Hogar's Journal

8 posts / 0 new
Last post
Hi,

I've had some traffic on my blog through this Forum so I thought I'd let you know that I've a bit of an edit of the first third or so of Hogar's Journal.  If you are interested in having a read from the start you can take a look here.


I have also uploaded  the latest encounter here. for anyone who might have been following it.

If you have not played H1 Keep on the Shadowfell or H2 or Thunderspire Labyrinth but intend to please be aware that the blog does contain spoilers, although the encounters themselves were heavily altered by our DM so it wont give yu much of a heads up on what enemies to expect.

Please take a look and if you're so inclined let me know what you think.  I'm really eager for feedback.

Also does anyone else do this sort of thing?  I expected to find a lot of this sort of thing on here but having searched have struggled to find much.

Thanks for reading.
http://hogarthehalforc.blogspot.com - Hogar's Journal A dramatisation of my regular game.
I haven't done a journal blog.  But on occasion I do post something to give my players context before we begin a campaign. 

A friend and I have considered creating a compilation of material from the next campaign and trying to do an open license book with it.  This makes me consider doing something of the sort though.


Interesting idea, I'll probably do a bit of reading when I have more time and give you some feedback.

You can just follow the links to my profile and check out my blog if you are interested, nothing to long there.  Mostly just bits and pieces.      
...and in the ancient voice of a million squirrels the begotten chittered "You have set upon yourselves a great and noble task, dare you step further, what say you! What say you!"
Having read Stories from the Mist and The Singing North I think you should give it a go.  You are certainly able to capture a mood.

The issue with writing a book based on a campaign is, I think, that any good story needs a protagonist.  In any campaign all of the players will probably consider themselves the main protagonist and if you as DM (I assume) decide to write it up you'll need to choose one in order to give the book any sort of direction.  

The advantage of choosing a first person perpective, whether in the form of a journal or perhaps a memoir, is that makes that decision obvious.  It  enables me to ignore lots of other player's turns that Hogar doesn't see.  I chose a journal because it enables me to blog on an encounter by encounter basis without having to wait for an end to the campaign that might be years away in real time.  The disadvantage to this is that I'm bound to meander over the years rather than have an obvious plot driving the storyline.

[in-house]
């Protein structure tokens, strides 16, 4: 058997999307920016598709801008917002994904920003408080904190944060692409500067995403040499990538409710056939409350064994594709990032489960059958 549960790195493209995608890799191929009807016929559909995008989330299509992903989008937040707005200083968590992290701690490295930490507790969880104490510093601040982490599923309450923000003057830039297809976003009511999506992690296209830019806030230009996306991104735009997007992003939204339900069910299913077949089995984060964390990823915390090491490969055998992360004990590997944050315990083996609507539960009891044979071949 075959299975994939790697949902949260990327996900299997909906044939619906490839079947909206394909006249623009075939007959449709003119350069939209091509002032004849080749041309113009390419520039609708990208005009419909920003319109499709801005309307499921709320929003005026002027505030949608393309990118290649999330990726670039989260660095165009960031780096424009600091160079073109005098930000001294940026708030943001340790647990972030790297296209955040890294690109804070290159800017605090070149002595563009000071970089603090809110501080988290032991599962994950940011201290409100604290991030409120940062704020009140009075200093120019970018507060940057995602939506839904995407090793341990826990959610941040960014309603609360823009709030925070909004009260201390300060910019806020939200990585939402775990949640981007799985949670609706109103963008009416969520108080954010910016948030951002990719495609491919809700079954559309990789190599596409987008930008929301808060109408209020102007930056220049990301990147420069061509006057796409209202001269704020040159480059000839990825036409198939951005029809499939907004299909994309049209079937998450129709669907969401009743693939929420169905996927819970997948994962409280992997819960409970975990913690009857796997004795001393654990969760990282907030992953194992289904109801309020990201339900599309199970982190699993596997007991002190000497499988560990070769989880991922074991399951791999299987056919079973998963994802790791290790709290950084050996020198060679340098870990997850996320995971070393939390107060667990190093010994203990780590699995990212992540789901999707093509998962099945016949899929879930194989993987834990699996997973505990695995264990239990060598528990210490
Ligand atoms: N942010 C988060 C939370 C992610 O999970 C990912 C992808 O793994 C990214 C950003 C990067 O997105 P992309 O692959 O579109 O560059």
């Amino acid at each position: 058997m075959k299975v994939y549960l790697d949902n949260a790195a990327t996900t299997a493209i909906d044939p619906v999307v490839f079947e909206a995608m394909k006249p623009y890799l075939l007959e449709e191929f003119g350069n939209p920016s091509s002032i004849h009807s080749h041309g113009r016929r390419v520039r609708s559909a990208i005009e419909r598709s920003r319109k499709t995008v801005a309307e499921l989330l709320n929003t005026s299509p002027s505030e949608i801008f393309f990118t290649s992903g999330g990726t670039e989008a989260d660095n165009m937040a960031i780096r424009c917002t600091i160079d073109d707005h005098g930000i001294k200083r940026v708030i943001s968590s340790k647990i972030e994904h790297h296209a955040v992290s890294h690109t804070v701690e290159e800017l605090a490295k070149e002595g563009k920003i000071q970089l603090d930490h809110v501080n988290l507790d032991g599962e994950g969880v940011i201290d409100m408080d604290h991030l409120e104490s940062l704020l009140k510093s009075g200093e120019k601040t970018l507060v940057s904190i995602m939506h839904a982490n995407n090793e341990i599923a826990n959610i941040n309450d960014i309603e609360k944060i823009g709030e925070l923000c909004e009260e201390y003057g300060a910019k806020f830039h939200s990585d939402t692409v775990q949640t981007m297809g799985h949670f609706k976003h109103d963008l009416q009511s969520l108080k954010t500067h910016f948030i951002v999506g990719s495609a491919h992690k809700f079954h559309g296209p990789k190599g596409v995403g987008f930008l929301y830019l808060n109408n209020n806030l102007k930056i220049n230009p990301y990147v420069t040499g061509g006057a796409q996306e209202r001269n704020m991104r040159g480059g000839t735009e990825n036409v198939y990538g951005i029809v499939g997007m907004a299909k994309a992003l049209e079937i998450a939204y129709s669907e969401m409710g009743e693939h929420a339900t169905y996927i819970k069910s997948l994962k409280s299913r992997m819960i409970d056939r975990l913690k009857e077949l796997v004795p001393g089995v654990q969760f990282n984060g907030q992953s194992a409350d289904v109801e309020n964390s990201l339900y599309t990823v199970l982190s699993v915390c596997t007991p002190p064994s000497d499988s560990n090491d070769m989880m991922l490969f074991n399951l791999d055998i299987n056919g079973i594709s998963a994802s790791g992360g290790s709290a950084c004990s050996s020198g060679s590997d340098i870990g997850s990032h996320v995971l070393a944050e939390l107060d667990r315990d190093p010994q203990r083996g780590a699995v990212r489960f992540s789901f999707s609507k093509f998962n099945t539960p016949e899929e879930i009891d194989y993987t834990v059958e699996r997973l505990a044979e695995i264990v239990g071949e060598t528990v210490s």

If you decide to start publishing please let me know. 
http://hogarthehalforc.blogspot.com - Hogar's Journal A dramatisation of my regular game.
I have also added another chapter to the blog

hogarthehalforc.blogspot.co.uk/2012/09/1...

After this we will be leaving Thunderspire and onto to a homebrew campaign of my DM's design! 
http://hogarthehalforc.blogspot.com - Hogar's Journal A dramatisation of my regular game.
I've read a few of the journals, you do well with the writing.  I don't know if this is just the actual lines of the enemy but try to avoid cliche statements.  I think the journal has potential, just take a little more creative license with the dialogue.  The rest of it was well written. 


Mostly I'm speaking about worn out lines like I've been expecting you, dispose of them, etc.  For better or worse generations of writers before us have worn these expressions out to the point where they rarely pack the punch the author is looking for.  


For the purpose of the journal ( I don't know if you are doing this or not) altering some of the events or dialogue may produce a richer text.  Theres really no harm in changing something to make sure you are avoiding cliche plots or dialogue.  


Your description of the cauldrons was very good, transitioning from one aspect of the cauldrons to another and then back to the room was flowing, so kudos on the descriptive language.        
...and in the ancient voice of a million squirrels the begotten chittered "You have set upon yourselves a great and noble task, dare you step further, what say you! What say you!"
http://hogarthehalforc.blogspot.com - Hogar's Journal A dramatisation of my regular game.
I've read a few of the journals, you do well with the writing.  I don't know if this is just the actual lines of the enemy but try to avoid cliche statements.  I think the journal has potential, just take a little more creative license with the dialogue.  The rest of it was well written. 


Mostly I'm speaking about worn out lines like I've been expecting you, dispose of them, etc.  For better or worse generations of writers before us have worn these expressions out to the point where they rarely pack the punch the author is looking for.  


For the purpose of the journal ( I don't know if you are doing this or not) altering some of the events or dialogue may produce a richer text.  Theres really no harm in changing something to make sure you are avoiding cliche plots or dialogue.  


Your description of the cauldrons was very good, transitioning from one aspect of the cauldrons to another and then back to the room was flowing, so kudos on the descriptive language.        




Thanks! 

Yes that text was almost verbatim what appears in the H2 encounter.  For a blog/fanfic I don't mind a sprinkling of cliche personally, but I take your point.
http://hogarthehalforc.blogspot.com - Hogar's Journal A dramatisation of my regular game.
Updated.  The first part of my DM's new homebrew campaign.

hogarthehalforc.blogspot.co.uk/2012/09/1... 
http://hogarthehalforc.blogspot.com - Hogar's Journal A dramatisation of my regular game.